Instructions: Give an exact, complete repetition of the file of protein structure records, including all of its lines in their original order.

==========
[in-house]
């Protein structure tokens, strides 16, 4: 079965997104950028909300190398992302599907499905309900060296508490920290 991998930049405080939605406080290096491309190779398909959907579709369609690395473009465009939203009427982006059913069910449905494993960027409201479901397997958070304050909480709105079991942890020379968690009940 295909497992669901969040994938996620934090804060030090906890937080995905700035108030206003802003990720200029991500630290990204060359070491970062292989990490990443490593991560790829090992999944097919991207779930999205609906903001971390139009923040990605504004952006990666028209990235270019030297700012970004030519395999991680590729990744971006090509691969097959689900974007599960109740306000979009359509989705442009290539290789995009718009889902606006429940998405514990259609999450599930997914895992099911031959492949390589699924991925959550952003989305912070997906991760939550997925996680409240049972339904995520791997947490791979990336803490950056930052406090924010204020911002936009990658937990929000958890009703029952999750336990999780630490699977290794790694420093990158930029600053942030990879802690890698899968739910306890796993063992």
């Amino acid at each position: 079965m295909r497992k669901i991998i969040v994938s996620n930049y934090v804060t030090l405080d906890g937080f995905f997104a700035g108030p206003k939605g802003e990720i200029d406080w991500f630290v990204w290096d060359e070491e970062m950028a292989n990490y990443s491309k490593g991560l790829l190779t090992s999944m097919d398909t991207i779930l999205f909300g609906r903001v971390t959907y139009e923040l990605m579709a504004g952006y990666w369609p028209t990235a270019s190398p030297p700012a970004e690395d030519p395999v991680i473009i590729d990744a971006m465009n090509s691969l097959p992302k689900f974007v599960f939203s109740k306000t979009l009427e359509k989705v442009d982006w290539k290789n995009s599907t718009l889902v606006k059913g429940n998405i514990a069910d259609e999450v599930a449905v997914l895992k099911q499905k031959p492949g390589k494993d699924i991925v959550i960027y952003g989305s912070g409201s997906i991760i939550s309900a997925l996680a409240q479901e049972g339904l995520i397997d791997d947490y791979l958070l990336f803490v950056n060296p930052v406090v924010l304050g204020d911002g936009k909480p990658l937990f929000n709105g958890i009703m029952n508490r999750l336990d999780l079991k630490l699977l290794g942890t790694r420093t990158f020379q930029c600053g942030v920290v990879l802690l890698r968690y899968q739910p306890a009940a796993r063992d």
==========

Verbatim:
[in-house]
């Protein structure tokens, strides 16, 4: 079965997104950028909300190398992302599907499905309900060296508490920290 991998930049405080939605406080290096491309190779398909959907579709369609690395473009465009939203009427982006059913069910449905494993960027409201479901397997958070304050909480709105079991942890020379968690009940 295909497992669901969040994938996620934090804060030090906890937080995905700035108030206003802003990720200029991500630290990204060359070491970062292989990490990443490593991560790829090992999944097919991207779930999205609906903001971390139009923040990605504004952006990666028209990235270019030297700012970004030519395999991680590729990744971006090509691969097959689900974007599960109740306000979009359509989705442009290539290789995009718009889902606006429940998405514990259609999450599930997914895992099911031959492949390589699924991925959550952003989305912070997906991760939550997925996680409240049972339904995520791997947490791979990336803490950056930052406090924010204020911002936009990658937990929000958890009703029952999750336990999780630490699977290794790694420093990158930029600053942030990879802690890698899968739910306890796993063992």
């Amino acid at each position: 079965m295909r497992k669901i991998i969040v994938s996620n930049y934090v804060t030090l405080d906890g937080f995905f997104a700035g108030p206003k939605g802003e990720i200029d406080w991500f630290v990204w290096d060359e070491e970062m950028a292989n990490y990443s491309k490593g991560l790829l190779t090992s999944m097919d398909t991207i779930l999205f909300g609906r903001v971390t959907y139009e923040l990605m579709a504004g952006y990666w369609p028209t990235a270019s190398p030297p700012a970004e690395d030519p395999v991680i473009i590729d990744a971006m465009n090509s691969l097959p992302k689900f974007v599960f939203s109740k306000t979009l009427e359509k989705v442009d982006w290539k290789n995009s599907t718009l889902v606006k059913g429940n998405i514990a069910d259609e999450v599930a449905v997914l895992k099911q499905k031959p492949g390589k494993d699924i991925v959550i960027y952003g989305s912070g409201s997906i991760i939550s309900a997925l996680a409240q479901e049972g339904l995520i397997d791997d947490y791979l958070l990336f803490v950056n060296p930052v406090v924010l304050g204020d911002g936009k909480p990658l937990f929000n709105g958890i009703m029952n508490r999750l336990d999780l079991k630490l699977l290794g942890t790694r420093t990158f020379q930029c600053g942030v920290v990879l802690l890698r968690y899968q739910p306890a009940a796993r063992d």